Brittany comes back with a pretty masterful takedown that boils down to "Cool, well, you're old, and the rest of the world is hip to this, so we're basically just waiting for people like you to die off." It's magnificent and so important that we see the Brittany who's present and aware and pretty badass as a complement to the Brittany with her head in the clouds and her fists full of crayons. Also, she suggests "scissors" as a theme for their wedding. As ever, Brittany S. Pierce for president.
Still, it's a little frustrating to see Brittany spend so much of the episode talking about Santana with someone else, when she and Santana get so little screen time to talk with each other.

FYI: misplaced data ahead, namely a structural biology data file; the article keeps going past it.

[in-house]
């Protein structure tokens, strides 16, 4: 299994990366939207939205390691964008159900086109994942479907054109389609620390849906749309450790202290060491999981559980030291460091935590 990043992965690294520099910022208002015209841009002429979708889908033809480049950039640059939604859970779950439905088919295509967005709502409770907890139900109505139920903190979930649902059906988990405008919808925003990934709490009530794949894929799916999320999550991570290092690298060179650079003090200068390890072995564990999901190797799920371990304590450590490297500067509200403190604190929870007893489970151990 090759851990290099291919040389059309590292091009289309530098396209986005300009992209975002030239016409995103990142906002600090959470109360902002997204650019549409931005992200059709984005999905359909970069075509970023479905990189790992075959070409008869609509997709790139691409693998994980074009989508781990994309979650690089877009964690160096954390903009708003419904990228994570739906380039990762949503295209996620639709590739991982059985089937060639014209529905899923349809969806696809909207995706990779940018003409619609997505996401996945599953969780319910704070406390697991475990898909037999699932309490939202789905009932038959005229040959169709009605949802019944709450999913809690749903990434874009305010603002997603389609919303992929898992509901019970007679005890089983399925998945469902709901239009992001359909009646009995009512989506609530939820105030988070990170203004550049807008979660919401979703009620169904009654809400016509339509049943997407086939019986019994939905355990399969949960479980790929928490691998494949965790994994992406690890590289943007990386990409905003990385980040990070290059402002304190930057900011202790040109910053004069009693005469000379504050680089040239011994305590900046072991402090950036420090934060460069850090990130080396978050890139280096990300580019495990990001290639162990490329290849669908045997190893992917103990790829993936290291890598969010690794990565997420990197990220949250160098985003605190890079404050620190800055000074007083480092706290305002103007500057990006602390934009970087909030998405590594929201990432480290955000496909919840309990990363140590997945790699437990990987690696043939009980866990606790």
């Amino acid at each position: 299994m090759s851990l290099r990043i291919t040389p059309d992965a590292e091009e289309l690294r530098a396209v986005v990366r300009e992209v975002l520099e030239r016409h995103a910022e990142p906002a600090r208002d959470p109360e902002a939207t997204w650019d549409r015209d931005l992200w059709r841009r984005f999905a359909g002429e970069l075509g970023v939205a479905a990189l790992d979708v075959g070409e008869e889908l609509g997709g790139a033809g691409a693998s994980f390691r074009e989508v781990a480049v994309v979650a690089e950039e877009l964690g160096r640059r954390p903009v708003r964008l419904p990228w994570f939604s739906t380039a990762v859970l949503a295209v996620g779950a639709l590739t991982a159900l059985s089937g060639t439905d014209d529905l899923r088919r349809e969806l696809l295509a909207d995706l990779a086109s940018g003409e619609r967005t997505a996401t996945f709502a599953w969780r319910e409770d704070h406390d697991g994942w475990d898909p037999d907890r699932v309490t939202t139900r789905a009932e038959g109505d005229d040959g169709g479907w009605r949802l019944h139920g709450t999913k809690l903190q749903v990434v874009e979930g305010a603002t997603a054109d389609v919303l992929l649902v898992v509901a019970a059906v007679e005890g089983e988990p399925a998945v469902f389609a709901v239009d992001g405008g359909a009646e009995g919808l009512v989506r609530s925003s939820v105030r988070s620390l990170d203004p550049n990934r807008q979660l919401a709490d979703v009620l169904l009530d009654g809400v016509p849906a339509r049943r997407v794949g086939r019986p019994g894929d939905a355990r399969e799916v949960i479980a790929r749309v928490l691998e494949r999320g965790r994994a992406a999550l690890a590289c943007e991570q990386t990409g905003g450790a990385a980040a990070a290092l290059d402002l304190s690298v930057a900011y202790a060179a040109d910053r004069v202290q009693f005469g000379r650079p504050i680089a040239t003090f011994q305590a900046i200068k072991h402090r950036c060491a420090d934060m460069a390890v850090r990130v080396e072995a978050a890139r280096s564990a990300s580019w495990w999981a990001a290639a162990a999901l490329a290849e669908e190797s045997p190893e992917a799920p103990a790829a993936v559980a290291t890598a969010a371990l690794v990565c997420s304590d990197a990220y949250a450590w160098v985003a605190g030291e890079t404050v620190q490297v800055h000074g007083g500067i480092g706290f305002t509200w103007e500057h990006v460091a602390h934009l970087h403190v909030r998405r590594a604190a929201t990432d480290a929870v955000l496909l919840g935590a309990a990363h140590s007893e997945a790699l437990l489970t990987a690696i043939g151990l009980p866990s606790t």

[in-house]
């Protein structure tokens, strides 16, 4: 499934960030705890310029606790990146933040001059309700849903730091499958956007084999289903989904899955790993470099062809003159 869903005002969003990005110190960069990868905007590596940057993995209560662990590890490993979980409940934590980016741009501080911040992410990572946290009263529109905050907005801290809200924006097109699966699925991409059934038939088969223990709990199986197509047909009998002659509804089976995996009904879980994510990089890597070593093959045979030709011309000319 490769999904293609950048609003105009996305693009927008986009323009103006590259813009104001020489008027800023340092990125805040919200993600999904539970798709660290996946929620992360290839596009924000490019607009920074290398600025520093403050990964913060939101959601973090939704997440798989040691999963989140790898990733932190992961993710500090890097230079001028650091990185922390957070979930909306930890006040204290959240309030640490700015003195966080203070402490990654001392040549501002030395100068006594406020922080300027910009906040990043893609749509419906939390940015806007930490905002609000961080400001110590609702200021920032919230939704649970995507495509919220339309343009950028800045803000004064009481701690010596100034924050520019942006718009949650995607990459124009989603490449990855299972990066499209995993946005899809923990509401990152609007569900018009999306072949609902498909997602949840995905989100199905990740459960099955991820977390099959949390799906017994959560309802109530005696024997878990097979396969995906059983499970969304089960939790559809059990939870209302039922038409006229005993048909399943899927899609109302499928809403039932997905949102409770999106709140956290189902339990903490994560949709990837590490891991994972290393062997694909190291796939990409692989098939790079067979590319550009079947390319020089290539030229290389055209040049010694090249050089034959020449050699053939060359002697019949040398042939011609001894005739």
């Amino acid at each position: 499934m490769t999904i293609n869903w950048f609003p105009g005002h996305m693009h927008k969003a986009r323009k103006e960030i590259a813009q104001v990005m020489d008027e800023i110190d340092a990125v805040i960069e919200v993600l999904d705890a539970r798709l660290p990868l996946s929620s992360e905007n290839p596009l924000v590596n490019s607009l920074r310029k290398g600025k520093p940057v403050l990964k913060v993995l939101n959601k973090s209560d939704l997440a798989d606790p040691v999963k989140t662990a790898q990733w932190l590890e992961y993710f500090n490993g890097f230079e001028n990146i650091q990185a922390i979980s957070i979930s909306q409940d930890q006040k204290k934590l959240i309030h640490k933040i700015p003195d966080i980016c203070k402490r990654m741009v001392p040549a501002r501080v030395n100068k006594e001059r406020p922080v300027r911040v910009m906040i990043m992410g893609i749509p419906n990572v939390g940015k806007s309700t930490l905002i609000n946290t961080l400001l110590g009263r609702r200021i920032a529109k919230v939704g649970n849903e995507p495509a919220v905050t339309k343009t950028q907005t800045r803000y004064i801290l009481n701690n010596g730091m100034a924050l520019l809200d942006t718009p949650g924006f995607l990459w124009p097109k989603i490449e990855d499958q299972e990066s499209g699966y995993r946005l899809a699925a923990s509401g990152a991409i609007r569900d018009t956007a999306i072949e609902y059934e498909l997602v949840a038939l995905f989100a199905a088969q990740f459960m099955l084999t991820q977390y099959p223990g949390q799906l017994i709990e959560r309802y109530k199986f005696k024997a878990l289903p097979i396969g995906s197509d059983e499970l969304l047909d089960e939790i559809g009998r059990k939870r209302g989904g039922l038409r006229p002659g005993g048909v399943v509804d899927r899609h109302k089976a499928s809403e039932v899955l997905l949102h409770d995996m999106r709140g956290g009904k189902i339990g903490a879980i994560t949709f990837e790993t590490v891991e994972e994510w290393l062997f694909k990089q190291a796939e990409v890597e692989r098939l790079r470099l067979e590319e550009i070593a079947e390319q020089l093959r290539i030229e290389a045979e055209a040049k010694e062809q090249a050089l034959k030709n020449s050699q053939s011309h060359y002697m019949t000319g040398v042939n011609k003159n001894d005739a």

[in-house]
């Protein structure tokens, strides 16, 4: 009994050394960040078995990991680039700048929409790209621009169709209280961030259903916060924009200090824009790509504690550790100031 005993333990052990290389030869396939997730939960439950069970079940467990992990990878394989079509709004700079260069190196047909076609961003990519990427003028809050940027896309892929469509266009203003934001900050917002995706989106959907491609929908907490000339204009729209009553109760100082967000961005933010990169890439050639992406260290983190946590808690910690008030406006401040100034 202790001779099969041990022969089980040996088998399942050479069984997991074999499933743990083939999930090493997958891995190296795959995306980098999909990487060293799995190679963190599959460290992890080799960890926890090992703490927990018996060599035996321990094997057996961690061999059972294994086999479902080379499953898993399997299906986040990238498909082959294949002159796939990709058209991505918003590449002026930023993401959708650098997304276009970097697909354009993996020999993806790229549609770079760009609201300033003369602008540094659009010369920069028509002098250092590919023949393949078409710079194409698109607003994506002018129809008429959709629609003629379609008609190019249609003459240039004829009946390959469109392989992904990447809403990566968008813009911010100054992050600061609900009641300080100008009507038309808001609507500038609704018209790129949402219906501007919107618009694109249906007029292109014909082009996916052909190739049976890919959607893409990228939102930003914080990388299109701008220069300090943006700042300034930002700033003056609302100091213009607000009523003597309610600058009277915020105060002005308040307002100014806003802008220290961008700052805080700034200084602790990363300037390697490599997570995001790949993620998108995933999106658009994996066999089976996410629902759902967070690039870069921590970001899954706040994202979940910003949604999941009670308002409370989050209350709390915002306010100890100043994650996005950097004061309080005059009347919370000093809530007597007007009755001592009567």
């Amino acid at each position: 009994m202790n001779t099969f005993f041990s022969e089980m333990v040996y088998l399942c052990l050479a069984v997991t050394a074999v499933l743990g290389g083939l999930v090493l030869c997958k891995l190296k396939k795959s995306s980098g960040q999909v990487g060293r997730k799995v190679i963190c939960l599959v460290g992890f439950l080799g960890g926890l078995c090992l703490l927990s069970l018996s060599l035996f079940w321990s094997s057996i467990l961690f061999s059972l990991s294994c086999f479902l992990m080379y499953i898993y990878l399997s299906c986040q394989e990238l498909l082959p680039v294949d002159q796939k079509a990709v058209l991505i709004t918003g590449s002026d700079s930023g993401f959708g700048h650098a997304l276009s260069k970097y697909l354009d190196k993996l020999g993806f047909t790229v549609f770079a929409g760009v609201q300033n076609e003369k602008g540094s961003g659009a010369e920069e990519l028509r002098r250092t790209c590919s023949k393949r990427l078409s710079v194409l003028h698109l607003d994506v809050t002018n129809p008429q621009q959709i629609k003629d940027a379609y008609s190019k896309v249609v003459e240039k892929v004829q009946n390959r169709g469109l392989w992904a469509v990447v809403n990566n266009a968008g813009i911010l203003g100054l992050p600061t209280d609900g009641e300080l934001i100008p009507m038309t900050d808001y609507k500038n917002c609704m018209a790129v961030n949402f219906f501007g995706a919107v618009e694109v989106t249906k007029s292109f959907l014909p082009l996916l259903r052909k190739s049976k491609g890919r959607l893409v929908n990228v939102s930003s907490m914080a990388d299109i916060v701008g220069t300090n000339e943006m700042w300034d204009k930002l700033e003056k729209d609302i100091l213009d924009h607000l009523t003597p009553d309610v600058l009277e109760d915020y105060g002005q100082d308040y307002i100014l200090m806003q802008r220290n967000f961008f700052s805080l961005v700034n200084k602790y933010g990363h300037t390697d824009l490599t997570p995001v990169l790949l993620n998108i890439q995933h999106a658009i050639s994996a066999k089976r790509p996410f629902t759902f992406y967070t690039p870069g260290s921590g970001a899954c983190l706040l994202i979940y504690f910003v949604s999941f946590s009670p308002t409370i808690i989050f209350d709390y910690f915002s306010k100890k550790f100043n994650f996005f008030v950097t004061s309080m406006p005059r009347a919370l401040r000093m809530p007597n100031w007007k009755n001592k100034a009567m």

The hour draws to a close with the show's 700th musical number, "What the World Needs Now." The performance itself is simple and pretty, but it's intercut with deeply affecting scenes of all of the glee-club kids, past and present, piled into Mr. Schue's house for a dinner party. I'm not sure what makes it so special — maybe it's just that we don't get to see them all enjoying one another outside the confines of school and performances very often. Or maybe it's because — and I know this is a television show, and I know it's just pretend — it feels like a few short weeks from now, even after we've said good-bye to these characters, they'll still exist on each other's couches, laughing and singing in a happy heap. It's pretty to think so.